Bullying helps lead to suicide in '13 Reasons Why'
It was bound to happen somewhere—”bully insurance.” A new article out of Japan informs us that an insurance company is now offering parents insurance against bullying for about US$24 per month:
What a bargain! For far less than the price of counselling or therapy, an insurance policy will solve a child's bullying problem.
Japan has been fighting bullying in schools even longer and more intensively than the US, and it has becomes a more serious problem with the passage of time. This occurs in every nation that takes on the war against bullying. How exactly will this insurance policy succeed in protecting kids from bullying when the government's most intensive efforts have failed?
It won't. Because the policy's primary beneficiaries are not children. They are: (1) the insurance company and (2) lawyers.
Lawsuits are expensive and time consuming. And parents usually end up losing. Therefore, few parents are willing to shell out large sums of money in the hope of winning a bullying lawsuit, and lawyers are reluctant to take on a bullying case on contingency basis unless they are highly confident of winning, which they usually aren't.
So what is the solution? Bully insurance! It's brilliant. For a modest fee, Japanese parents can now pool their money and get the insurance company to pay lawyers in the event that they decide to sue their child's school and/or bullies. Because Japanese parents are terrified of the growing bullying problem in their country, it is a good bet that the insurance company will come out ahead, while providing lawyers with income they wouldn't be likely to get if parents had to foot the bill on their own.
And the defendants – schools and accused bullies – will need to hire their own lawyers once a lawsuit is initiated against them. Schools' insurance rates will also go up because of the escalation in bullying lawsuits. It's a win/win for the insurance and legal industries.
Anti-bullying advocates have been encouraging parents to sue schools when their children are bullied in the belief that this will force schools to begin taking bullying seriously and thereby put an end to it. But that is wishful thinking. If it worked this way, the bullying problem would be over by now because all schools have become abundantly aware that they could face bullying lawsuits.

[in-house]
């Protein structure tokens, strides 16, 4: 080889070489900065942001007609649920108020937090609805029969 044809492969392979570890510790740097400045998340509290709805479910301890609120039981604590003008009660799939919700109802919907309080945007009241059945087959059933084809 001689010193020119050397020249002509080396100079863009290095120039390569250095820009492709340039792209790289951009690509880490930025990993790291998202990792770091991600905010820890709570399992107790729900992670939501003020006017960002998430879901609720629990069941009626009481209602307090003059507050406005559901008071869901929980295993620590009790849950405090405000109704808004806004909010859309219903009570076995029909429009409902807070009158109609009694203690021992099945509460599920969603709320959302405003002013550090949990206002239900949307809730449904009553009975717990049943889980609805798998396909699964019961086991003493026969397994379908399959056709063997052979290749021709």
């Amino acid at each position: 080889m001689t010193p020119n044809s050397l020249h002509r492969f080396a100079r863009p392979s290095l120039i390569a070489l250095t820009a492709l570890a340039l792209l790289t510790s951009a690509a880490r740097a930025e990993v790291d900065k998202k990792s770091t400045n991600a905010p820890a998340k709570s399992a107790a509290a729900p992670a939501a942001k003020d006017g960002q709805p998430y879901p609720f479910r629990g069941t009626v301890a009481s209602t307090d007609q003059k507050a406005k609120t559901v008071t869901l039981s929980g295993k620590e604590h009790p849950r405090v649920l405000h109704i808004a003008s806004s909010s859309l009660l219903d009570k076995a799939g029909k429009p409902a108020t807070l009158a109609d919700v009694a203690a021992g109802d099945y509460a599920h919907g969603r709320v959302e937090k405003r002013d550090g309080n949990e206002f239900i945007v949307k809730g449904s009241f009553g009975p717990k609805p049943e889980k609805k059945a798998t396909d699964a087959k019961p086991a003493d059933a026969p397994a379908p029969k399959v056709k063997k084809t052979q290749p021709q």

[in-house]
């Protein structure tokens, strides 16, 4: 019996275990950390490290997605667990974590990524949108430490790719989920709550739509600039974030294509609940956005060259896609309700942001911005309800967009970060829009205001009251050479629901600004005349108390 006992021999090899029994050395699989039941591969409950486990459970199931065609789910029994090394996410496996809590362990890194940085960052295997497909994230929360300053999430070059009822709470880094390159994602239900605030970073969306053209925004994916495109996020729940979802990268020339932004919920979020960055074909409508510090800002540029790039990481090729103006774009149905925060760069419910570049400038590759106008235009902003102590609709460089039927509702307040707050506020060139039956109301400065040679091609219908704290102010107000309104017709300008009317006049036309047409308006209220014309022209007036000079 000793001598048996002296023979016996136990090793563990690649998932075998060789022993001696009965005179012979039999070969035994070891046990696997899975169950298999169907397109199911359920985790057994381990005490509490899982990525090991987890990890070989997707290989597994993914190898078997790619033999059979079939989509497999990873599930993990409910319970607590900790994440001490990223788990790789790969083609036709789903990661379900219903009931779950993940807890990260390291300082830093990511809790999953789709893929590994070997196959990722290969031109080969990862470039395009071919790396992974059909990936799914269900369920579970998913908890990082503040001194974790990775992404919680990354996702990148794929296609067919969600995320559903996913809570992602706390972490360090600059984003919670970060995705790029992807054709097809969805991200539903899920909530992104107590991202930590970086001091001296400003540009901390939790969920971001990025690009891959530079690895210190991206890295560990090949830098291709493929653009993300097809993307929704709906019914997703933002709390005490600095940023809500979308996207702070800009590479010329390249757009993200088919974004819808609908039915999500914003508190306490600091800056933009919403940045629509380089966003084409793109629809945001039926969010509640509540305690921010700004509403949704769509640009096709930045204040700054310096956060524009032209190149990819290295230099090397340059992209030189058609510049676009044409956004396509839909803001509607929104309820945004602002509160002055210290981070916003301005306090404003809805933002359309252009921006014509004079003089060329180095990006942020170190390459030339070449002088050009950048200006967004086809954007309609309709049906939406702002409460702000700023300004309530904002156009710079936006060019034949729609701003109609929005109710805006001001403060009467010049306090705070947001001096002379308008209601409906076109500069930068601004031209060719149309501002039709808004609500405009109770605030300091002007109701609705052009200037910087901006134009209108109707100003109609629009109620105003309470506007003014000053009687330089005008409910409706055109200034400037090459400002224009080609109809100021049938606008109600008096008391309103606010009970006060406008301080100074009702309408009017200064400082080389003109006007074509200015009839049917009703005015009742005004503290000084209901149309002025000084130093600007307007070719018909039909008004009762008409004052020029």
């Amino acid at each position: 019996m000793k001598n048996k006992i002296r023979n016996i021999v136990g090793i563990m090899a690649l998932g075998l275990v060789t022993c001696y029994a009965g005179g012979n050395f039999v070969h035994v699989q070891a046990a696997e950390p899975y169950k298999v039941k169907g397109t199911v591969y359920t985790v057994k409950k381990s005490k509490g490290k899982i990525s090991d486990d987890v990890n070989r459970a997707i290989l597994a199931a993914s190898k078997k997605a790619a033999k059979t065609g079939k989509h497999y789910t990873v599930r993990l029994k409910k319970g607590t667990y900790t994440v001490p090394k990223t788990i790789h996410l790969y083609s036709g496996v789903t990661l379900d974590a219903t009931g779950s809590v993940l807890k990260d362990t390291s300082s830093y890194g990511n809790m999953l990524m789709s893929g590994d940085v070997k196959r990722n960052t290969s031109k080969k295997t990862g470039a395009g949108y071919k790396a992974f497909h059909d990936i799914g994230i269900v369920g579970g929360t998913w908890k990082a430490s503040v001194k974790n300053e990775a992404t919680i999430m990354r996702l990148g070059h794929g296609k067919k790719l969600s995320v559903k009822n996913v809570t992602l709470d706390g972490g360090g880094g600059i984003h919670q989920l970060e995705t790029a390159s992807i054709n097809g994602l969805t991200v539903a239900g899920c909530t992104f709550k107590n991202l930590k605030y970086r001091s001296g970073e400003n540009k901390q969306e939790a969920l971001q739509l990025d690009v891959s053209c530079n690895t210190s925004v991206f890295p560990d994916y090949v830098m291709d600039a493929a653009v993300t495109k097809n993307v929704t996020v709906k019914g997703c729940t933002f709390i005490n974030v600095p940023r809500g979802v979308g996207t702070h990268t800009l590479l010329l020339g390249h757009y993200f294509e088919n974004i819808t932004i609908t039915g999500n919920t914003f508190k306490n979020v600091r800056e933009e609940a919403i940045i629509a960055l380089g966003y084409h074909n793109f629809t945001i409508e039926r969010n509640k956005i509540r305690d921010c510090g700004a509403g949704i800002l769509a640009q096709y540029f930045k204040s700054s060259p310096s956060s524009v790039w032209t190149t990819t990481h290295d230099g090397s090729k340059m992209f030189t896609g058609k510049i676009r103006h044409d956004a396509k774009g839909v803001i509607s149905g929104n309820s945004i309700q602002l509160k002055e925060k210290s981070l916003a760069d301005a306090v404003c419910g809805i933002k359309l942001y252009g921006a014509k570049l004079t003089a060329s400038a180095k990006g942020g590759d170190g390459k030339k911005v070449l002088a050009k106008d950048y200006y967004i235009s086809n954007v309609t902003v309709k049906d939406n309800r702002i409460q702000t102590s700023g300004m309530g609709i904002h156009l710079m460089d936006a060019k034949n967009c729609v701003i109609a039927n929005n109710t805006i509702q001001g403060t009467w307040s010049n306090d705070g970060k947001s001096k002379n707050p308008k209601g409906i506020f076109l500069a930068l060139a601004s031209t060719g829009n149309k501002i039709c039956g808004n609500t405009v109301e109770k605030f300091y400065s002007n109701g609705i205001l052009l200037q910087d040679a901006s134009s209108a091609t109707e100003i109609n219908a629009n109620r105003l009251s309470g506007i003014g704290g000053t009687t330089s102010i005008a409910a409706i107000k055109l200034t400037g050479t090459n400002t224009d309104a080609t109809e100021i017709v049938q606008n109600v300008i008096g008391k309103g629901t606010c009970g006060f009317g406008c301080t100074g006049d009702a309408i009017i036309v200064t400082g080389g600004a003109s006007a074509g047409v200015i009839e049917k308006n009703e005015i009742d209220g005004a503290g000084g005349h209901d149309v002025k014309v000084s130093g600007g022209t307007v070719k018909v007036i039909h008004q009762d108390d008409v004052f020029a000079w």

In fact, the best way to ensure that a child is going to become absolutely miserable, perhaps even suicidal, is for their parents to initiate bullying lawsuits. The child and their parents become enemies of the administration, of teachers and counsellors that are accused of being negligent, and of any children that are accused of doing the bullying—and of their parents as well.
The school staff and the other parents are bound to defend themselves and to fight back by trying to prove that the alleged victim and their parents are to blame for the problem, so a vicious feud is set into motion. The bullied child is likely to end up leaving the school before long because they will not be able to tolerate the misery of being a pariah.
Lawsuits usually drag on for years, so all the involved parties, especially the bullied child and their parents, will suffer until the trial is over, and they will continue to suffer if they lose the case, which is the likely outcome.
Anyone who thinks that a bullying lawsuit is going to be helpful to their child should watch the series, 13 Reasons Why, a saga about the devastation unleashed upon a community when parents file a bullying lawsuit against their daughter's school subsequent to her suicide. And the parents in the show lose the lawsuit anyway, after having had their deceased daughter and themselves dragged publicly through the mud.
But insurance companies and lawyers need to make a living. This new insurance policy will undoubtedly result in more bullying lawsuits because they become more affordable. Lawyers will be guaranteed to earn their fees even if they lose the lawsuit—no need to rely on contingency.
And as a result of the escalation in lawsuits, more suffering will be unleashed on communities, as per 13 Reasons Why. More children will become depressed, anxious, angry, violent and suicidal, and their families will have their lives turned upside down for years.
If the bully insurance policy turns out to be profitable for the Japanese company, it may not be long before other countries' insurance companies follow suit, with the encouragement of law firms, anti-bullying advocates, and naive parents who think the insurance is a solution to their children's bullying problems.
Izzy Kalman is the author and creator of the website Bullies2Buddies.com and a critic of the anti-bully movement.